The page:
Mises Wire

In Defense of Landlords

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Landlords have come under particular scrutiny in the last few months, especially with the coronavirus-induced shutdown of the economy. Fannie Mae, Freddie Mac, and HUD suspended all evictions on their properties and several municipalities have done the same. Petitions for a rent strike have also been floated amongst several advocacy groups.

These measures mostly have to do with the coronavirus and government’s power grab during it, but a more general hostility still exists. The puzzling popularity of Marxism, even if muted by its continuous failures, is also still around. And the Marxist left has certainly gotten more vocal about its disdain for landlords recently. One group called People’s Action has called for a “National Homes Guarantee” that would “decommodify” real estate by “taxing the appreciation of privately owned homes.” An even more radical group, Landlord Euthanization, even has Mao Zedong (the man responsible for more deaths than any other person in world history) as its avatar. To sum up these sentiments, we can quote the utterly mundane, yet popular Twitter user Existential Comics,

Landlords do not “provide” housing. Construction workers provide housing. Landlords, in fact, do the opposite of providing housing. They take the houses that were built for people to live in, hold them hostage for rent, and evict anyone who can’t pay.

While this has a (small) ring of superficial truth to it, if you dig deeper, it becomes rather absurd. After all, construction workers are paid a salary. Does Existential Comics want these construction workers to be paid a salary by the developer and then own the property as well? Or does he want the construction workers to forgo their salaries and simply take ownership of whatever percentage of the property they contributed to afterward? 

How many construction workers would even accept such an arrangement?

And if some did, would they be allowed to charge rent to a tenant after the property has been built or is that still theft?

Profits and the “Labor Theory of Value”

Right off the bat, many seem to have a grossly inflated view of how much landlords actually make on their investments. They forget or downplay how much property taxes, insurance, maintenance, landscaping, common area utilities, and the like cost. And that’s before the mortgage, which most properties have.

According to CBRE, in 2019 the cap rate for infill multifamily properties was 5.11 and 5.37 for suburban multifamilies. A cap rate is the percent return that a property would make with no debt, so a 5.11 percent and 5.37 percent return, respectively. Although that beats inflation, it’s nothing to write home about.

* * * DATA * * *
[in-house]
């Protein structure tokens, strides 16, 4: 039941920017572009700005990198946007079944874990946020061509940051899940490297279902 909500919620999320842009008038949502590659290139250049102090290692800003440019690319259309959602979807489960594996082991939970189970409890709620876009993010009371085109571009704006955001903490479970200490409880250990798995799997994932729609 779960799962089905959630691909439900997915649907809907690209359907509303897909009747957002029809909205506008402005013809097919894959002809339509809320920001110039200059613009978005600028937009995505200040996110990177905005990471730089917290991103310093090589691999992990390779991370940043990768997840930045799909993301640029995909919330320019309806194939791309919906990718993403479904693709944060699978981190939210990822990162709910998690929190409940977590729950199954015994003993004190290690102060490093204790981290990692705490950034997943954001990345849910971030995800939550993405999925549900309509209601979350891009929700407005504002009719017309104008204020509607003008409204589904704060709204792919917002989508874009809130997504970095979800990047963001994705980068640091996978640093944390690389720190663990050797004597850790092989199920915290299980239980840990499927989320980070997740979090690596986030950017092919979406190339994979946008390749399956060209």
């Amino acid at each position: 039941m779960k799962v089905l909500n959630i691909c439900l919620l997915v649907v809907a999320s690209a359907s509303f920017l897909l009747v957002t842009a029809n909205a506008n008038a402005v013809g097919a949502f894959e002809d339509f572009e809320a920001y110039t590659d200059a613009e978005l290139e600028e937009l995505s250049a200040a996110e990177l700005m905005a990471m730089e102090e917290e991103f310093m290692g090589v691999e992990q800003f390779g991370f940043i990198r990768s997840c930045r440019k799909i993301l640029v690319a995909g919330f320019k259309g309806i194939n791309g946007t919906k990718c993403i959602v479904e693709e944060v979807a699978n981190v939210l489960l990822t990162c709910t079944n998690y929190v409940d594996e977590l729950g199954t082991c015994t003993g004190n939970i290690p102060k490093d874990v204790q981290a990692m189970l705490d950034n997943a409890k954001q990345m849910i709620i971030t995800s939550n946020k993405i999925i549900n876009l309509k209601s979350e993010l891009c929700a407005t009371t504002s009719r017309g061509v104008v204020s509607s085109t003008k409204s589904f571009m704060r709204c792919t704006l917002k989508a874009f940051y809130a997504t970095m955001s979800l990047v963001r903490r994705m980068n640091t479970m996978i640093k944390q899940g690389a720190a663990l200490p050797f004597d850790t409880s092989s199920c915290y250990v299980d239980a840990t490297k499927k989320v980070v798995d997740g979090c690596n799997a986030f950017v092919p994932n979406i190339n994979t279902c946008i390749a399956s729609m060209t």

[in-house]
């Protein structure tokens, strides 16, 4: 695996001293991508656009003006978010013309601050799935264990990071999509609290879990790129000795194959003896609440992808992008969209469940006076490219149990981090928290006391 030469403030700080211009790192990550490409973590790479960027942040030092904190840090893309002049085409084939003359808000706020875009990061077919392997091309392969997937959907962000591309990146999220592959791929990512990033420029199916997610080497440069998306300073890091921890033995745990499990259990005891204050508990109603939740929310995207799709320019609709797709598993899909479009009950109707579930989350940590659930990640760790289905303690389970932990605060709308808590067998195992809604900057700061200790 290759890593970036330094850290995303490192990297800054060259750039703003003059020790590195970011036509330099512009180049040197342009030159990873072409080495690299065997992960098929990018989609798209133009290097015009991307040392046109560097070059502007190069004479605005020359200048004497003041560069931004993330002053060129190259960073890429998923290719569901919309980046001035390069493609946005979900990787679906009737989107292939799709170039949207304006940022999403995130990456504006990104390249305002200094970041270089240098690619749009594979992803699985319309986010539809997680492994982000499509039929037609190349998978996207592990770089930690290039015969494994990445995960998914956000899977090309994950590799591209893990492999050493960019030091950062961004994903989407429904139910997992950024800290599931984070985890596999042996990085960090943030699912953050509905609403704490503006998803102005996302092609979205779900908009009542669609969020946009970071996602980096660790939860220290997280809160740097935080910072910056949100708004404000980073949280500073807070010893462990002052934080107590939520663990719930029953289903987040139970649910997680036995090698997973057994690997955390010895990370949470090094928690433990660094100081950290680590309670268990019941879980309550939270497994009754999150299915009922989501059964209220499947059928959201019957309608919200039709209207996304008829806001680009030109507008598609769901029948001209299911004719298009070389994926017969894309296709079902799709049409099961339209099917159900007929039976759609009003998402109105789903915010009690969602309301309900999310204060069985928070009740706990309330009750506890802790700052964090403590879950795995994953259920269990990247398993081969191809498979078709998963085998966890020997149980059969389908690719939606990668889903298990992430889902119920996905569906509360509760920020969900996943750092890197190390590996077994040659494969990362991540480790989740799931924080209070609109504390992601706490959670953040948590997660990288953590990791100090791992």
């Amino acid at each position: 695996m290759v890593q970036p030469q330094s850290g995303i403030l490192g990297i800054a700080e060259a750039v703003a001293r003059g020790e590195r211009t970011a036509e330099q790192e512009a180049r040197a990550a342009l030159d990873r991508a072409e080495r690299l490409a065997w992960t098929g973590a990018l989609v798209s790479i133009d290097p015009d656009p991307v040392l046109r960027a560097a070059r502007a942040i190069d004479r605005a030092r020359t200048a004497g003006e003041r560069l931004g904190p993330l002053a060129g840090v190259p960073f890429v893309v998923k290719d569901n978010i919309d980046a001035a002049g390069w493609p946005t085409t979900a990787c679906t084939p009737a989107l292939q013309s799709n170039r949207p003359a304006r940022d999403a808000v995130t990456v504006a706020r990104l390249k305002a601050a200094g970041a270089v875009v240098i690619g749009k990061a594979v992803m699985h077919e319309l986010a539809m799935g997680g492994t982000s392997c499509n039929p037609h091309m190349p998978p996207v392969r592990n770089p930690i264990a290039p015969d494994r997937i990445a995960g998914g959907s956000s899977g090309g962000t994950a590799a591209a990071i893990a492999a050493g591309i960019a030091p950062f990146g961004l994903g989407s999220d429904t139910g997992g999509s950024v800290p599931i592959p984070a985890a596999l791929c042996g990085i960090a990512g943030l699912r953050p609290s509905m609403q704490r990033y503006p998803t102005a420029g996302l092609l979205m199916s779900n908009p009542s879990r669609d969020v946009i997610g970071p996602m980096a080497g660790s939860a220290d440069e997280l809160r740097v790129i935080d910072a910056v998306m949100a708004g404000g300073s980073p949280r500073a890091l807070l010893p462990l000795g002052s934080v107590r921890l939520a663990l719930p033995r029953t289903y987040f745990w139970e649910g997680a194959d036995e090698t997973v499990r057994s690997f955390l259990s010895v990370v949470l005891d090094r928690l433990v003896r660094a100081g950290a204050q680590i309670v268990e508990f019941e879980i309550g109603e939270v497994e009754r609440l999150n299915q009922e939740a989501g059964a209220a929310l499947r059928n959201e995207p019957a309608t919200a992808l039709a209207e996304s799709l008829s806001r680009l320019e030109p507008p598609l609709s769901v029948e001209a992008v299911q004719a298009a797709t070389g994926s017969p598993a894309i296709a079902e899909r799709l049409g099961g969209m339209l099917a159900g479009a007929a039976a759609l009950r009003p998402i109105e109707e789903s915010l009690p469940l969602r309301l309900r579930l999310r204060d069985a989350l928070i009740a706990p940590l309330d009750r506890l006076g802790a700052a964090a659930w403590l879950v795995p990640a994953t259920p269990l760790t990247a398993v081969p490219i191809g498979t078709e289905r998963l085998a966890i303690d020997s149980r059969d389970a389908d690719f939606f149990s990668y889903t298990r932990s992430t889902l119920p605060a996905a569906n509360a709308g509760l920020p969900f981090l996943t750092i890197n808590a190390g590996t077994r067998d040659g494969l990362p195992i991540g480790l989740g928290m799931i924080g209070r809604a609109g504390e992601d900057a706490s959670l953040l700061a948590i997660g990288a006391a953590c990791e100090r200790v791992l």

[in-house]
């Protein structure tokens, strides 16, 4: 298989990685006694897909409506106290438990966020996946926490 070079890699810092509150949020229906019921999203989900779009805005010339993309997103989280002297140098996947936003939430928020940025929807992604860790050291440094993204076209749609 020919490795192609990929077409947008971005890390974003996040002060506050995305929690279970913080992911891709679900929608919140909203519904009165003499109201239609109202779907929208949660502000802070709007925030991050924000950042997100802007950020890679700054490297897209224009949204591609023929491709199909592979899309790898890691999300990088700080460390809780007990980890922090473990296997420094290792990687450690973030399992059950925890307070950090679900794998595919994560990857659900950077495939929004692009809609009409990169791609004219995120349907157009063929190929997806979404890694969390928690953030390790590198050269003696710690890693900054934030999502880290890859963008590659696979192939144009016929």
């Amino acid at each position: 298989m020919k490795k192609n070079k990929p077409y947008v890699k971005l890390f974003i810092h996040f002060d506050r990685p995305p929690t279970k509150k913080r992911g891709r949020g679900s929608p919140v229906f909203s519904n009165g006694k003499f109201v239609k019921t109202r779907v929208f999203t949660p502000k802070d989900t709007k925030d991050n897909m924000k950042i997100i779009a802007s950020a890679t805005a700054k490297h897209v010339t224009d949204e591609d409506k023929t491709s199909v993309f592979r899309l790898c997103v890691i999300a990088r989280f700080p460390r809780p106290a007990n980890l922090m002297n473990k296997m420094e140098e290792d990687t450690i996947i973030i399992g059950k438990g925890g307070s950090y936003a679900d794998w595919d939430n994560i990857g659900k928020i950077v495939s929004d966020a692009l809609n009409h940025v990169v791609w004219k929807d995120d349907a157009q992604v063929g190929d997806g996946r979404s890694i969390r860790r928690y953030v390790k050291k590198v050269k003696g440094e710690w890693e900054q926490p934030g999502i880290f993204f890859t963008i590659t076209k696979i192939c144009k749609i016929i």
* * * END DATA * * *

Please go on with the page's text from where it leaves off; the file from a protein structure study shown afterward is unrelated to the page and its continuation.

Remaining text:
As far as residential home developers go, the average profit margin in 2019 was 7.6 percent. This would amount to an 8.3 percent raise for each construction worker if they were given the entirety of the profit. How many would want to wait until a house was entirely built and sold (often over a year) before receiving their wages in a lump sum, even if it was 8.3 percent more?

And this really comes to the crux of the matter. Anti-landlord radicals and Marxists are relying on the thoroughly refuted labor theory of value. As Existential Comics makes perfectly clear,

Rent is theft. Profit is theft. Interest is theft. Look, it isn’t complicated. If you are making money that didn’t come from your own labor, then it is coming from someone else’s labor. You are stealing their money.

Perhaps some of this mindset comes from the term “landlord” itself, which is an antiquated term from the Middle Ages. Regardless, the assertion that “rent is theft” is, of course, false. The labor theory of value itself is rather absurd. Marx required that only “socially necessary abstract labor” be embodied in a commodity, but this is just window dressing. Wouldn’t the social necessity of something be on a continuum from useless to extremely useful? Why would there be a hard break between “socially necessary” and “socially unnecessary”?

Spending ten hours piling up dirt could be considered not “socially necessary” and thereby of no value. But the whole concept breaks down when comparing something of little value to something of much value. For example, spending ten hours putting together a box would be considered “socially necessary,” and by this theory the box would embody ten hours of labor. But would that box be worth twice as much a computer that took only five hours to build? By what possible means do we address how “socially necessary” different types of labor are and how valuable they should be considered? And if they are valued differently, shouldn’t the person whose labor is valued higher earn a higher wage? And regardless of their income, shouldn’t they be allowed to invest any money that they don’t need or want to use on consumption immediately?

Quite obviously, the amount of labor put into a product is irrelevant to its value. No one thinks this way when mulling over a purchase, because it’s superfluous to their decision. The value of a product is its subjective value to the end buyer on the open market.